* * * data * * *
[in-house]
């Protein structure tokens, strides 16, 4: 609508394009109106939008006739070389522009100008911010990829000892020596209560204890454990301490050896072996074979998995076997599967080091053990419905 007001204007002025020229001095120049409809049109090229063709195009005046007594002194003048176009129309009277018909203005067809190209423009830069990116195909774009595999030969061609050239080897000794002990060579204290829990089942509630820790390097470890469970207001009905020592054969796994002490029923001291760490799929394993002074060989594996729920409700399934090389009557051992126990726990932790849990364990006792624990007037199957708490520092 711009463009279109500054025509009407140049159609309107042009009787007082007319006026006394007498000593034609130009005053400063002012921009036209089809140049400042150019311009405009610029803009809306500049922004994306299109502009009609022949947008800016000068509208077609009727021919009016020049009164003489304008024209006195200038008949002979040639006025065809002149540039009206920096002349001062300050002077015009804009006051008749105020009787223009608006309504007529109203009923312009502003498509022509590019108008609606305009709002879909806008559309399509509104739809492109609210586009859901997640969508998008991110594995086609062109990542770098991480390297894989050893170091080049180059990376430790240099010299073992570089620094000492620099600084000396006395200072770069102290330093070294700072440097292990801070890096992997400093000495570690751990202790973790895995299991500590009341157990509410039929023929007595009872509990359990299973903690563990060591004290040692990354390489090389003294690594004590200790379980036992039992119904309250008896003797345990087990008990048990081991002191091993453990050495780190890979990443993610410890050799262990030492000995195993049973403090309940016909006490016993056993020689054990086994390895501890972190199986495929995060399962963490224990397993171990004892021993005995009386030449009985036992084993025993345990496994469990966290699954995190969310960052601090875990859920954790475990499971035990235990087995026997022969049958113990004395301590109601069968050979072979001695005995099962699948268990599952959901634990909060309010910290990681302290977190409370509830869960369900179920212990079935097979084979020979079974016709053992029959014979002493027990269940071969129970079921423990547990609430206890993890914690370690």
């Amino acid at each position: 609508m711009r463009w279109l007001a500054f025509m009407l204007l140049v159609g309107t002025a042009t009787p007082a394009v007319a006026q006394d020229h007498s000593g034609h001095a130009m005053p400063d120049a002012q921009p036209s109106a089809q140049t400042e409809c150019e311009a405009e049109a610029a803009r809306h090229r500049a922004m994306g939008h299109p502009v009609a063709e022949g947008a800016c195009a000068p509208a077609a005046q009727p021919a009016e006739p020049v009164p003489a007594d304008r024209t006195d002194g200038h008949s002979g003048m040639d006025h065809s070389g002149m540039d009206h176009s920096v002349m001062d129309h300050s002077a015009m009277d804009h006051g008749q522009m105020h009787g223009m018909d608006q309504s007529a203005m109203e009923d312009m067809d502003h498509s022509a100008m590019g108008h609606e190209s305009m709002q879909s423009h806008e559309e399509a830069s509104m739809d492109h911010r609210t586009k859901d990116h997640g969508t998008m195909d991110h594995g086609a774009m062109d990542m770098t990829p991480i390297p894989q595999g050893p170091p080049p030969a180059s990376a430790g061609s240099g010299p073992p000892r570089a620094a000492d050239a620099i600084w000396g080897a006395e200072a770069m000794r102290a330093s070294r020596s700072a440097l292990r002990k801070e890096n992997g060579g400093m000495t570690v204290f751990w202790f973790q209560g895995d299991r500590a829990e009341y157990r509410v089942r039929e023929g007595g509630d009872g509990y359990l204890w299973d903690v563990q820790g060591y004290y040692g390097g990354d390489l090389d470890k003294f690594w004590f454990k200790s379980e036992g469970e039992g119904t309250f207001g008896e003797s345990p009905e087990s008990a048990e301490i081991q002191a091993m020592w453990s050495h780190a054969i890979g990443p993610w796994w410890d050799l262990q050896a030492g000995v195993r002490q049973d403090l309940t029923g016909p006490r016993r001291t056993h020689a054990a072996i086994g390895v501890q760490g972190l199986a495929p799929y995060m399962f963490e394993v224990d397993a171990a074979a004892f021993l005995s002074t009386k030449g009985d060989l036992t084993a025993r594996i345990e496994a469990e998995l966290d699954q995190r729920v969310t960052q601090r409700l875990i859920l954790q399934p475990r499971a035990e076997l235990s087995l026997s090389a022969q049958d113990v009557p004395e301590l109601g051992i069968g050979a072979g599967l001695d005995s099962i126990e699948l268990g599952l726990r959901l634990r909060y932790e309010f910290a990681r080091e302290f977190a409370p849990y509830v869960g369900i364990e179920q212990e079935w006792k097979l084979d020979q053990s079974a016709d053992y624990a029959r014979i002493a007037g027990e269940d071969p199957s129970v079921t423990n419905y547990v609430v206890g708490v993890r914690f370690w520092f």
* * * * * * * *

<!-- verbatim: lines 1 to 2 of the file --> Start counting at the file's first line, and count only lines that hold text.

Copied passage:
[in-house]
């Protein structure tokens, strides 16, 4: 609508394009109106939008006739070389522009100008911010990829000892020596209560204890454990301490050896072996074979998995076997599967080091053990419905 007001204007002025020229001095120049409809049109090229063709195009005046007594002194003048176009129309009277018909203005067809190209423009830069990116195909774009595999030969061609050239080897000794002990060579204290829990089942509630820790390097470890469970207001009905020592054969796994002490029923001291760490799929394993002074060989594996729920409700399934090389009557051992126990726990932790849990364990006792624990007037199957708490520092 711009463009279109500054025509009407140049159609309107042009009787007082007319006026006394007498000593034609130009005053400063002012921009036209089809140049400042150019311009405009610029803009809306500049922004994306299109502009009609022949947008800016000068509208077609009727021919009016020049009164003489304008024209006195200038008949002979040639006025065809002149540039009206920096002349001062300050002077015009804009006051008749105020009787223009608006309504007529109203009923312009502003498509022509590019108008609606305009709002879909806008559309399509509104739809492109609210586009859901997640969508998008991110594995086609062109990542770098991480390297894989050893170091080049180059990376430790240099010299073992570089620094000492620099600084000396006395200072770069102290330093070294700072440097292990801070890096992997400093000495570690751990202790973790895995299991500590009341157990509410039929023929007595009872509990359990299973903690563990060591004290040692990354390489090389003294690594004590200790379980036992039992119904309250008896003797345990087990008990048990081991002191091993453990050495780190890979990443993610410890050799262990030492000995195993049973403090309940016909006490016993056993020689054990086994390895501890972190199986495929995060399962963490224990397993171990004892021993005995009386030449009985036992084993025993345990496994469990966290699954995190969310960052601090875990859920954790475990499971035990235990087995026997022969049958113990004395301590109601069968050979072979001695005995099962699948268990599952959901634990909060309010910290990681302290977190409370509830869960369900179920212990079935097979084979020979079974016709053992029959014979002493027990269940071969129970079921423990547990609430206890993890914690370690």